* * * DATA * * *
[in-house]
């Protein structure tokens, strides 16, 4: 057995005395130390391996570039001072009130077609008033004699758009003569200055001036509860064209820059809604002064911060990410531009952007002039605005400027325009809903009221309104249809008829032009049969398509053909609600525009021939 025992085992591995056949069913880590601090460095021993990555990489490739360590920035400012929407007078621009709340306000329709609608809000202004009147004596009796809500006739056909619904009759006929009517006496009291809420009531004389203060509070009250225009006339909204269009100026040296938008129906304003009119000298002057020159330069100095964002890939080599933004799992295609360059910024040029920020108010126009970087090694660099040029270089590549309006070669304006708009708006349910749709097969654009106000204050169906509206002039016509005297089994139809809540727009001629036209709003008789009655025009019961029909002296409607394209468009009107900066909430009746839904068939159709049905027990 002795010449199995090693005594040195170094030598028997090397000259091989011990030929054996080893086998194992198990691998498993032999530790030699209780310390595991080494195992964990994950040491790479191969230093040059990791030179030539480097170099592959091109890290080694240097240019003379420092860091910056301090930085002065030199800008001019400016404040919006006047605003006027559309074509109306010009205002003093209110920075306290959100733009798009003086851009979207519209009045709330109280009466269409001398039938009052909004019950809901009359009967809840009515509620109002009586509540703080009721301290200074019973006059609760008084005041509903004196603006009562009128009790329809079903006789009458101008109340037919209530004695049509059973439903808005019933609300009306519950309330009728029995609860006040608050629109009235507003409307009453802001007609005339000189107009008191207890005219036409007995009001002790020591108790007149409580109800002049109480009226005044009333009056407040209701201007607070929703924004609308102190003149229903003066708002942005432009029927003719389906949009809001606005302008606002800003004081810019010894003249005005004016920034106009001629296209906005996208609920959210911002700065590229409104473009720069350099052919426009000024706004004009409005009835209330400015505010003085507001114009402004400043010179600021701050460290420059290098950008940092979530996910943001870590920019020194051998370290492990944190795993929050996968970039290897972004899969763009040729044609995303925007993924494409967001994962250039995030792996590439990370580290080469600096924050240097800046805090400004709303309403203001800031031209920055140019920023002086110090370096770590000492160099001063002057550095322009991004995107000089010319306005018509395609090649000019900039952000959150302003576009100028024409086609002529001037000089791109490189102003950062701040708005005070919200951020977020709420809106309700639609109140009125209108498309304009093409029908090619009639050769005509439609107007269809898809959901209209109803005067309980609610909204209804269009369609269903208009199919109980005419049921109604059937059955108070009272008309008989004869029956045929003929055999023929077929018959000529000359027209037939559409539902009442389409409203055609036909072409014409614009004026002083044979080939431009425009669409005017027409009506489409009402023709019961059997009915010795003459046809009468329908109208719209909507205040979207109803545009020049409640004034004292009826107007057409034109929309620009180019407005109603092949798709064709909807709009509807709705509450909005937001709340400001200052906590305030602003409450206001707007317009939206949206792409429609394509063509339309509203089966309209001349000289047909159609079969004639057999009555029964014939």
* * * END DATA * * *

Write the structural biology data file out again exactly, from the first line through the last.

[in-house]
């Protein structure tokens, strides 16, 4: 057995005395130390391996570039001072009130077609008033004699758009003569200055001036509860064209820059809604002064911060990410531009952007002039605005400027325009809903009221309104249809008829032009049969398509053909609600525009021939 025992085992591995056949069913880590601090460095021993990555990489490739360590920035400012929407007078621009709340306000329709609608809000202004009147004596009796809500006739056909619904009759006929009517006496009291809420009531004389203060509070009250225009006339909204269009100026040296938008129906304003009119000298002057020159330069100095964002890939080599933004799992295609360059910024040029920020108010126009970087090694660099040029270089590549309006070669304006708009708006349910749709097969654009106000204050169906509206002039016509005297089994139809809540727009001629036209709003008789009655025009019961029909002296409607394209468009009107900066909430009746839904068939159709049905027990 002795010449199995090693005594040195170094030598028997090397000259091989011990030929054996080893086998194992198990691998498993032999530790030699209780310390595991080494195992964990994950040491790479191969230093040059990791030179030539480097170099592959091109890290080694240097240019003379420092860091910056301090930085002065030199800008001019400016404040919006006047605003006027559309074509109306010009205002003093209110920075306290959100733009798009003086851009979207519209009045709330109280009466269409001398039938009052909004019950809901009359009967809840009515509620109002009586509540703080009721301290200074019973006059609760008084005041509903004196603006009562009128009790329809079903006789009458101008109340037919209530004695049509059973439903808005019933609300009306519950309330009728029995609860006040608050629109009235507003409307009453802001007609005339000189107009008191207890005219036409007995009001002790020591108790007149409580109800002049109480009226005044009333009056407040209701201007607070929703924004609308102190003149229903003066708002942005432009029927003719389906949009809001606005302008606002800003004081810019010894003249005005004016920034106009001629296209906005996208609920959210911002700065590229409104473009720069350099052919426009000024706004004009409005009835209330400015505010003085507001114009402004400043010179600021701050460290420059290098950008940092979530996910943001870590920019020194051998370290492990944190795993929050996968970039290897972004899969763009040729044609995303925007993924494409967001994962250039995030792996590439990370580290080469600096924050240097800046805090400004709303309403203001800031031209920055140019920023002086110090370096770590000492160099001063002057550095322009991004995107000089010319306005018509395609090649000019900039952000959150302003576009100028024409086609002529001037000089791109490189102003950062701040708005005070919200951020977020709420809106309700639609109140009125209108498309304009093409029908090619009639050769005509439609107007269809898809959901209209109803005067309980609610909204209804269009369609269903208009199919109980005419049921109604059937059955108070009272008309008989004869029956045929003929055999023929077929018959000529000359027209037939559409539902009442389409409203055609036909072409014409614009004026002083044979080939431009425009669409005017027409009506489409009402023709019961059997009915010795003459046809009468329908109208719209909507205040979207109803545009020049409640004034004292009826107007057409034109929309620009180019407005109603092949798709064709909807709009509807709705509450909005937001709340400001200052906590305030602003409450206001707007317009939206949206792409429609394509063509339309509203089966309209001349000289047909159609079969004639057999009555029964014939």